Public perception of downtown safety in Red Deer should improve with more police patrols, some businesses say. (Photo by LANA MICHELIN/Advocate staff).

Red Deer businesses react to 2.02 per cent tax increase for 2018

Chamber would prefer zero increase, while DBA thinks it’s reasonable

Red Deer’s business community is divided over whether the 2.02 per cent tax increase needed to cover the city’s 2018 operating budget could have been lower.

Red Deer spends too much, compared to other Alberta communities, said Reg Warkentin, policy and advocacy manager for the Red Deer Chamber of Commerce.

In a Spending Watch report by the Canadian Federation of Independent businesses, Red Deer is shown to have spent $1,808 per capita in 2015 — well above Medicine Hat ($1,396) and Grande Prairie ($1,650), but a little below Lethbridge ($1,834) as well as Edmonton ($2,119) and Calgary ($1,955).

While Warkentin wasn’t surprised by the 2.02 per cent tax increase passed last week, he was hoping the city would find further “efficiencies” to keep spending in line with a zero per cent tax increase.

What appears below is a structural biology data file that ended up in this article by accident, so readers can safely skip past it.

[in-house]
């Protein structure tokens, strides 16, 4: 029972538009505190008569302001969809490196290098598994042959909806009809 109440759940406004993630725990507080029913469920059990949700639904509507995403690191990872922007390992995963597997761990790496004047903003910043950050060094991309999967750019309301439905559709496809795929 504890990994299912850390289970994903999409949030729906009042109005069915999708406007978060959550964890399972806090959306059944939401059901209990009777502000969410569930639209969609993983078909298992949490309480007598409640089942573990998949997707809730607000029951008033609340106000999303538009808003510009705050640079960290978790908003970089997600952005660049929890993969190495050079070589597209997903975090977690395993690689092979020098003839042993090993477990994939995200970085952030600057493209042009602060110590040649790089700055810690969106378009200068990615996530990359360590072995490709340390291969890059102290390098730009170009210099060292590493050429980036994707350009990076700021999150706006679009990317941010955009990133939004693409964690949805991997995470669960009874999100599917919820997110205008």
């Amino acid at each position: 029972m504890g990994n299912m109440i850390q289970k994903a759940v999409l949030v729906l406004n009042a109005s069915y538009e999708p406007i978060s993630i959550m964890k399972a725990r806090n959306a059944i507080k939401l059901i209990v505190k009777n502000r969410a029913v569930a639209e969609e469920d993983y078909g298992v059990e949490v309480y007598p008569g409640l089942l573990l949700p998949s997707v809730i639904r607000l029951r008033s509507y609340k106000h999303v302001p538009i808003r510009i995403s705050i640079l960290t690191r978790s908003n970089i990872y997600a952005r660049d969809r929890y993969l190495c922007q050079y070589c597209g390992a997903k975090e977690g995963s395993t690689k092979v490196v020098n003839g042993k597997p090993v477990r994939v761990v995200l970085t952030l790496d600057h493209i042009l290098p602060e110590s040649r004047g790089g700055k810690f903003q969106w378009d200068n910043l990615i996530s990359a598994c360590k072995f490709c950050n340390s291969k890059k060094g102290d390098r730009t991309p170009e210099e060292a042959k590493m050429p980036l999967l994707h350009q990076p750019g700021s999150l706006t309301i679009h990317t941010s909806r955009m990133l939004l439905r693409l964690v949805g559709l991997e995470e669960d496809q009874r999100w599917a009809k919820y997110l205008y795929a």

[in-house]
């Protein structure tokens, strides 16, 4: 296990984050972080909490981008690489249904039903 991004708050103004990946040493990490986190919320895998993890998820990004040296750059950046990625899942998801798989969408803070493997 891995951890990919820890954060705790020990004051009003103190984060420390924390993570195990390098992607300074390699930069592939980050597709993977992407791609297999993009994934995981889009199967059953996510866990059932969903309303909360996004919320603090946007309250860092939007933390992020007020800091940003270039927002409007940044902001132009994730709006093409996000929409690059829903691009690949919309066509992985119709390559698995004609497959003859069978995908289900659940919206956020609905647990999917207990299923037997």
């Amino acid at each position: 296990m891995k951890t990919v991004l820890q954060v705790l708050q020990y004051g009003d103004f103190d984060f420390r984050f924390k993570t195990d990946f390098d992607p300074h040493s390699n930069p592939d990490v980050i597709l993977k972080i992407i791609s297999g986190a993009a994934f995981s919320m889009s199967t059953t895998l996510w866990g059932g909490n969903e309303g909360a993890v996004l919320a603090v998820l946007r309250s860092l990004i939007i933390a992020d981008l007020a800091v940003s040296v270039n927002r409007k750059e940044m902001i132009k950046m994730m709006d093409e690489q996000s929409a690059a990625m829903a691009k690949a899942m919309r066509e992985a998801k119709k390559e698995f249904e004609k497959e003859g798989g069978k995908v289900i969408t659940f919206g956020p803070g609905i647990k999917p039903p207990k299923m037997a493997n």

He believes city managers should have looked into out-sourcing, public-private partnerships, and finding different ways to do things like training — so two administrative salaries don’t have to be paid while a new hire job-shadows the out-going manager.

“You can make meaningful cuts in spending without making cuts in services, Warkentin maintains.

But other business leaders believe city council did its best to keep spending down while still giving Red Deerians the amenities they expect.

“Tax increases happen whether the community wants them or not,” said Amanda Gould, executive-director of the Red Deer Downtown Business Association. Since some of the new money will cover the additional cost of 10 more police officers and some 2019 Canada Winter Games costs, she believes it will be well spent.

When downtown parking rates rise by 25 per cent in July, Gould hopes fewer cars will be parked all day along Ross and Little Gaetz. If people want to stay downtown a little longer, “maybe they will move back a street or two back,” where meter costs are less, she added.

Former city councillor Lorna Watkinson-Zimmer, who owns Comforts the Sole, said “I don’t like things going up,” but everything goes up, including taxes and the cost of the products retailers sell.

She’s pleased about the 10 additional officers — and so is the Central Alberta Crime Prevention Centre, as well as business owner Mirwais Baray, of King Donair and Shawarma.

With taxes rising, Baray hopes business will also improve soon. Although he’s not sure more costly parking will help, he said, “we do need more police.”

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